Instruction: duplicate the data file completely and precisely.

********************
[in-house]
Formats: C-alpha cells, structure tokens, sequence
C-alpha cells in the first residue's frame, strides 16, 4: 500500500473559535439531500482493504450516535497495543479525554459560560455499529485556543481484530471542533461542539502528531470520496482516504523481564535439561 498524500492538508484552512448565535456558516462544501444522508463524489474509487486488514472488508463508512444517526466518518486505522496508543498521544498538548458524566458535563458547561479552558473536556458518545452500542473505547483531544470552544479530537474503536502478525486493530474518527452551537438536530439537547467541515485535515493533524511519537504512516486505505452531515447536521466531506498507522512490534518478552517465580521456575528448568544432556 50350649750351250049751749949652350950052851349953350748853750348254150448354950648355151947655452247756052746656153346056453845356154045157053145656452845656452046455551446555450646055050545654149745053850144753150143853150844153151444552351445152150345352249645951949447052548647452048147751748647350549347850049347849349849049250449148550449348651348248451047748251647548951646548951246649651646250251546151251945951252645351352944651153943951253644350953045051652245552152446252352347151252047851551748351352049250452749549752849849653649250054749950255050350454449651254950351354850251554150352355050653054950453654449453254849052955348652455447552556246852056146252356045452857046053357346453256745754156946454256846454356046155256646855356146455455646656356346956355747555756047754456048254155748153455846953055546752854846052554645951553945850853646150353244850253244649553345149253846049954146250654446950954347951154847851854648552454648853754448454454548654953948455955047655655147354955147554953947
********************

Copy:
[in-house]
Formats: C-alpha cells, structure tokens, sequence
C-alpha cells in the first residue's frame, strides 16, 4: 500500500473559535439531500482493504450516535497495543479525554459560560455499529485556543481484530471542533461542539502528531470520496482516504523481564535439561 498524500492538508484552512448565535456558516462544501444522508463524489474509487486488514472488508463508512444517526466518518486505522496508543498521544498538548458524566458535563458547561479552558473536556458518545452500542473505547483531544470552544479530537474503536502478525486493530474518527452551537438536530439537547467541515485535515493533524511519537504512516486505505452531515447536521466531506498507522512490534518478552517465580521456575528448568544432556 50350649750351250049751749949652350950052851349953350748853750348254150448354950648355151947655452247756052746656153346056453845356154045157053145656452845656452046455551446555450646055050545654149745053850144753150143853150844153151444552351445152150345352249645951949447052548647452048147751748647350549347850049347849349849049250449148550449348651348248451047748251647548951646548951246649651646250251546151251945951252645351352944651153943951253644350953045051652245552152446252352347151252047851551748351352049250452749549752849849653649250054749950255050350454449651254950351354850251554150352355050653054950453654449453254849052955348652455447552556246852056146252356045452857046053357346453256745754156946454256846454356046155256646855356146455455646656356346956355747555756047754456048254155748153455846953055546752854846052554645951553945850853646150353244850253244649553345149253846049954146250654446950954347951154847851854648552454648853754448454454548654953948455955047655655147354955147554953947